(Plains Commerce Bank) in tribal court, alleging that the bank discriminated
against them when it sold property.
Supreme Court agreed with the bank. The
Court began by explaining that the sovereign powers of tribes are limited by
virtue of the tribes' "incorporation into the American republic."
any attempt to exert jurisdiction over nonmembers, "[t]he burden rests on the
tribe to establish one of the exceptions to
the directive of the United States Supreme Court that the tribe has the burden
of establishing that it has concurrent jurisdiction with the circuit court, the
stated purpose of Rule 801.54 is "to enable circuit courts to transfer civil
actions to tribal courts in
Supreme Court also has explained that "a tribe's adjudicative jurisdiction
does not exceed its legislative jurisdiction."
is not a simple matter for a circuit court to determine whether a case fits
within one of the two very narrow
¶14 At the open administrative conference on June 25, 2008, the majority appeared to take comfort in Rule 801.54(4), which provides that decisions transferring cases to tribal court are appealable as of right. However, an appeal is small comfort to litigants who are already overburdened with legal fees; and it provides no guidance to the circuit courts on the critical issue of whether there is concurrent tribal court subject matter jurisdiction.
¶15 This court's power to legislate, which we label as "rule-making," is derived from Wis. Stat. § 751.12(1), which provides in relevant part:
The state supreme court shall, by rules promulgated by it from time to time, regulate pleading, practice, and procedure in judicial proceedings in all courts, for the purposes of simplifying the same and of promoting the speedy determination of litigation upon its merits. The rules shall not abridge, enlarge, or modify the substantive rights of any litigant.
to the creation of Rule 801.54, all litigants who satisfied the statutory
provisions for jurisdiction in Wisconsin courts had a statutory right to avail
themselves of the
Law Dictionary's definition of "substantive law" supports my
conclusion that the right to litigate in the courts of
The part of the law that creates, defines, and regulates the rights, duties, and powers of parties. . . . "So far as the administration of justice is concerned with the application of remedies to violated rights, we may say that the substantive law defines the remedy and the right, while the law of procedure defines the modes and conditions of the application of the one to the other."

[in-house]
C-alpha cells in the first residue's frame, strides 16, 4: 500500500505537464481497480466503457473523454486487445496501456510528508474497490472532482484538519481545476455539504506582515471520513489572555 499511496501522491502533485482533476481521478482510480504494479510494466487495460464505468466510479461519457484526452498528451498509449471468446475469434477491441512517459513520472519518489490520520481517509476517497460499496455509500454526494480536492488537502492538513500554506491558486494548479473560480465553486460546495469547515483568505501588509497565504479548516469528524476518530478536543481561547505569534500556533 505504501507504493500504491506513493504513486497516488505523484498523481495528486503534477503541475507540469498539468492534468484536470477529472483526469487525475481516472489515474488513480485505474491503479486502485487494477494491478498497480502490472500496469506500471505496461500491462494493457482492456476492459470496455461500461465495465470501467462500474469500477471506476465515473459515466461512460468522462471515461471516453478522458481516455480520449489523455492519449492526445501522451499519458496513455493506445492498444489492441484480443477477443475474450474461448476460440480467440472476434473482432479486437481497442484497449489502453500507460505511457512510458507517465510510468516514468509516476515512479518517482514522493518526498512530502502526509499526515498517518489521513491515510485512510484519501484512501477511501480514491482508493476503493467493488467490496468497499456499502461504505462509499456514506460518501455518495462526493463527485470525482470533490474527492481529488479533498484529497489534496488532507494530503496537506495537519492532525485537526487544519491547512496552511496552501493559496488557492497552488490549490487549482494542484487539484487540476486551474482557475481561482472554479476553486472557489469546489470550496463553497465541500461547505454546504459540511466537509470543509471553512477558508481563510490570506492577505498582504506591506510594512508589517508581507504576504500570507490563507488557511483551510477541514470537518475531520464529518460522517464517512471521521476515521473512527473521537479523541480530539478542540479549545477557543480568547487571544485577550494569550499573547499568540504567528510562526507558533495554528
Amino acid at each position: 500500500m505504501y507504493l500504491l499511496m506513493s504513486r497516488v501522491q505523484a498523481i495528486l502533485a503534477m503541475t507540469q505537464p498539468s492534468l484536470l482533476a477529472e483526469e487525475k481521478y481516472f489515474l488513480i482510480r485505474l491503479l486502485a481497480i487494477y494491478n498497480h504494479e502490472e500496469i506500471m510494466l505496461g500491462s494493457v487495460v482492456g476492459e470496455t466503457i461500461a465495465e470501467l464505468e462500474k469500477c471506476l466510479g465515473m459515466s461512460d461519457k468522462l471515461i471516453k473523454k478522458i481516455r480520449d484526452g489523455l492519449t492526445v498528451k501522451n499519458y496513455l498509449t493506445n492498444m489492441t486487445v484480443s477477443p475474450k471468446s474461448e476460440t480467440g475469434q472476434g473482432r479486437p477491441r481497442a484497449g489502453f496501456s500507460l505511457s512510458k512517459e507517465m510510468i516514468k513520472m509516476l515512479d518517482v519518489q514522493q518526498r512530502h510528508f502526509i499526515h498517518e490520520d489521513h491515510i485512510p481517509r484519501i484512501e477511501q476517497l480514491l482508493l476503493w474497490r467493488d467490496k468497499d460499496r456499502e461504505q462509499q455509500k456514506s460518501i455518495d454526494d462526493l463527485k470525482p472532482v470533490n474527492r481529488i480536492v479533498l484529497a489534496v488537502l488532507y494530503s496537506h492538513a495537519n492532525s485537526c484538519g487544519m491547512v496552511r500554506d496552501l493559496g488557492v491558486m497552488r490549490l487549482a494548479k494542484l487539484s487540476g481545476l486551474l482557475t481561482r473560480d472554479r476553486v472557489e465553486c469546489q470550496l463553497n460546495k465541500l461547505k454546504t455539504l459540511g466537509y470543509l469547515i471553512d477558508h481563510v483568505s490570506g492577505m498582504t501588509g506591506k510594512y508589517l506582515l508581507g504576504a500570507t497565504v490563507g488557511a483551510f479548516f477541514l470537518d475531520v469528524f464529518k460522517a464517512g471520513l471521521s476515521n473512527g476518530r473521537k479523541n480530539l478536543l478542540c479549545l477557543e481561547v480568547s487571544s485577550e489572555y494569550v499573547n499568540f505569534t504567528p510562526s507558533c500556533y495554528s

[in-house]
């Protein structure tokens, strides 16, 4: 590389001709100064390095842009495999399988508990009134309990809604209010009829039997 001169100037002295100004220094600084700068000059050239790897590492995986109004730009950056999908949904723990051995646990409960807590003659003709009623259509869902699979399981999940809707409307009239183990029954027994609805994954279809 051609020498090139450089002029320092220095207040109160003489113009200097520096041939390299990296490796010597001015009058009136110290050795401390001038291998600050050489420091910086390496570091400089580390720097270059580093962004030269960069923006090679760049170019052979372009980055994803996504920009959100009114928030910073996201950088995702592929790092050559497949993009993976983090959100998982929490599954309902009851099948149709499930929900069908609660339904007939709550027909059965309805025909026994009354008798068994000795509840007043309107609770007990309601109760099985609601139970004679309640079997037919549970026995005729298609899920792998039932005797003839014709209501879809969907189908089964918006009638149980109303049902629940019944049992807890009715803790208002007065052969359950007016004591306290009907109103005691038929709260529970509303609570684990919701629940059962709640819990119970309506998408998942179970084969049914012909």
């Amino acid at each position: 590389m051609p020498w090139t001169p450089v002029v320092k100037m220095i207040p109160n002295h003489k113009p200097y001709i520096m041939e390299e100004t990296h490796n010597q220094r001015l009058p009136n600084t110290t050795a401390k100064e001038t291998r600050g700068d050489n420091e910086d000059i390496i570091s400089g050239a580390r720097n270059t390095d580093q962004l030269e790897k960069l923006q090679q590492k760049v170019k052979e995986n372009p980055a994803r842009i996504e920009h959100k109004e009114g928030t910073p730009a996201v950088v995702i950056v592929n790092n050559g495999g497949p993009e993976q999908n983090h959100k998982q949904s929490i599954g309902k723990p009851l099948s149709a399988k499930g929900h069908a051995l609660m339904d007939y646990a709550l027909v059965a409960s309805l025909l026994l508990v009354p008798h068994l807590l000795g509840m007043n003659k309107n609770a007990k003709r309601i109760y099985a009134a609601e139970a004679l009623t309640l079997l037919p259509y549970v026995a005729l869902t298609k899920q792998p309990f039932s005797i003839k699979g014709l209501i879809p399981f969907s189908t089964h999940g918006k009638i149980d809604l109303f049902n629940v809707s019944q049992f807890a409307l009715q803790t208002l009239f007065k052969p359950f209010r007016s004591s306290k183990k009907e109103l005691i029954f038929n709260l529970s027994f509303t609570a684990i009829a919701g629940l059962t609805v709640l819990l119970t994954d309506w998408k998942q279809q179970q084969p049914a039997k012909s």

Black's Law Dictionary
1470 (8th ed. 2004) (quoting John Salmond, Jurisprudence 476 (Glanville
L. Williams ed., 10th ed. 1947)). The
power to litigate and the duty to defend actions brought in
¶18 Furthermore, Rule
801.54 is contrary to our obligation to uphold the constitutions of the
C. Lack of Information and Failure to Heed Concerns
¶19 I also am deeply troubled by the majority's willingness to create Rule 801.54 when this court has engaged in no fact-finding to determine the procedures available in the tribal courts of Wisconsin and has ignored the concerns expressed by others over the Rule's adoption. Further troubling is that, in adopting Rule 801.54, the court has not adhered to the usual procedure for drafting and adopting court rules.
¶20 First, a majority of the court rushes ahead to create Rule 801.54 even though the court has not been provided with descriptions from the Wisconsin tribes about the procedures employed in the various tribal courts in Wisconsin. Although the majority is correct in its assertion that it received several responses to Petition 07-11, not one of those responses provided information about the procedures by which each of the various tribal courts operate. For example, the court has not been presented information that provides when, or if, a litigant may have a jury trial. The court has not been presented information that shows whether each tribe has a written code of laws or a constitution and if those exist, what provisions they contain. The court has not been presented with information about what types of evidence may be introduced during a trial. The court has not been presented with the educational or experiential backgrounds of the persons who serve as tribal court judges. The list of what the court has not investigated goes on and on.